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Eur J Clin Microbiol Infect Dis. 2019 May 8. doi: 10.1007/s10096-019-03554-7. [Epub ahead of print]

Rapid mapping of the spatial and temporal intensity of influenza.

Author information

1
School of Public Health and Community Medicine, University of New South Wales, Sydney, NSW, 2052, Australia. david.muscatello@unsw.edu.au.
2
School of Public Health and Community Medicine, University of New South Wales, Sydney, NSW, 2052, Australia.
3
University of Otago, PO Box 56, Dunedin, 9054, New Zealand.

Abstract

Surveillance of influenza epidemics is a priority for risk assessment and pandemic preparedness, yet representation of their spatiotemporal intensity remains limited. Using the epidemic of influenza type A in 2016 in Australia, we demonstrated a simple but statistically sound adaptive method of mapping epidemic evolution over space and time. Weekly counts of persons with laboratory confirmed influenza type A infections in Australia in 2016 were analysed by official national statistical region. Weekly standardised epidemic intensity was represented by a standard score (z-score) calculated using the standard deviation of below-median counts in the previous 52 weeks. A geographic information system (GIS) was used to present the epidemic progression. There were 79,628 notifications of influenza A infections included. Of these, 79,218 (99.5%) were allocated to a geographical area. The GIS maps indicated areas of elevated epidemic intensity across Australia by week and area that were consistent with the observed start, peak and decline of the epidemic when compared with counts aggregated at the state and territory level. This simple, adaptable approach could improve local level epidemic intelligence in a variety of settings and for other diseases. It may also facilitate increased understanding of geographic epidemic dynamics.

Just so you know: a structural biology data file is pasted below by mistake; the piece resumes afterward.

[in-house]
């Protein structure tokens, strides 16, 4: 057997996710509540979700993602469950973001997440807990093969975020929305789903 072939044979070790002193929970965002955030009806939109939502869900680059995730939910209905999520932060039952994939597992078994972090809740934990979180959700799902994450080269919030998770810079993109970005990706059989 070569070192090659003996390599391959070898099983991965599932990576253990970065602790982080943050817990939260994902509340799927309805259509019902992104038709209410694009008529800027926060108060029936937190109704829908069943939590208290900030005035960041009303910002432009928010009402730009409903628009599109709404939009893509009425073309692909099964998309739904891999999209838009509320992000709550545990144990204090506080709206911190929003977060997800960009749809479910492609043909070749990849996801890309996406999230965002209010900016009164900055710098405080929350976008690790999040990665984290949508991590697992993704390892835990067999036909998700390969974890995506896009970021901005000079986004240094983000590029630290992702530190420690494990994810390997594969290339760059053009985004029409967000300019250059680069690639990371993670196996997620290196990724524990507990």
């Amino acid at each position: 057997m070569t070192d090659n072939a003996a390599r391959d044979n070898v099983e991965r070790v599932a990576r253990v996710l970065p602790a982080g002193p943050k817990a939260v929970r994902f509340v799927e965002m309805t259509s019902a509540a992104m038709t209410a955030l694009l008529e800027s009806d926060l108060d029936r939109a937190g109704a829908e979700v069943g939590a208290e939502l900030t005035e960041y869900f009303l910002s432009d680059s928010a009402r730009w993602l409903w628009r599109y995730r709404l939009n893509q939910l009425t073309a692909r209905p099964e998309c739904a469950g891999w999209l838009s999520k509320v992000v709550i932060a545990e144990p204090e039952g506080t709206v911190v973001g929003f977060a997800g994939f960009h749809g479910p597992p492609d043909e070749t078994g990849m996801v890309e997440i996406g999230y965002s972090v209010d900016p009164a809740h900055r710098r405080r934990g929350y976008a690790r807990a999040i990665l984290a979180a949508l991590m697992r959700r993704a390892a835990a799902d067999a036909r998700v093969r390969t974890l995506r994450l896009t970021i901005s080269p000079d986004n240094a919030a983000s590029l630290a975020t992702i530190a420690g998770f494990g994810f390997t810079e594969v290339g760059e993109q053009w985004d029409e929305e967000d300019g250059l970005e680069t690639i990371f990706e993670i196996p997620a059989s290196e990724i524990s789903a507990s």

KEYWORDS:

Australia; Epidemic intelligence; Epidemics; Geographic information systems; Influenza, human; Laboratories; Pandemics; Risk assessment

PMID:
31069558
DOI:
10.1007/s10096-019-03554-7

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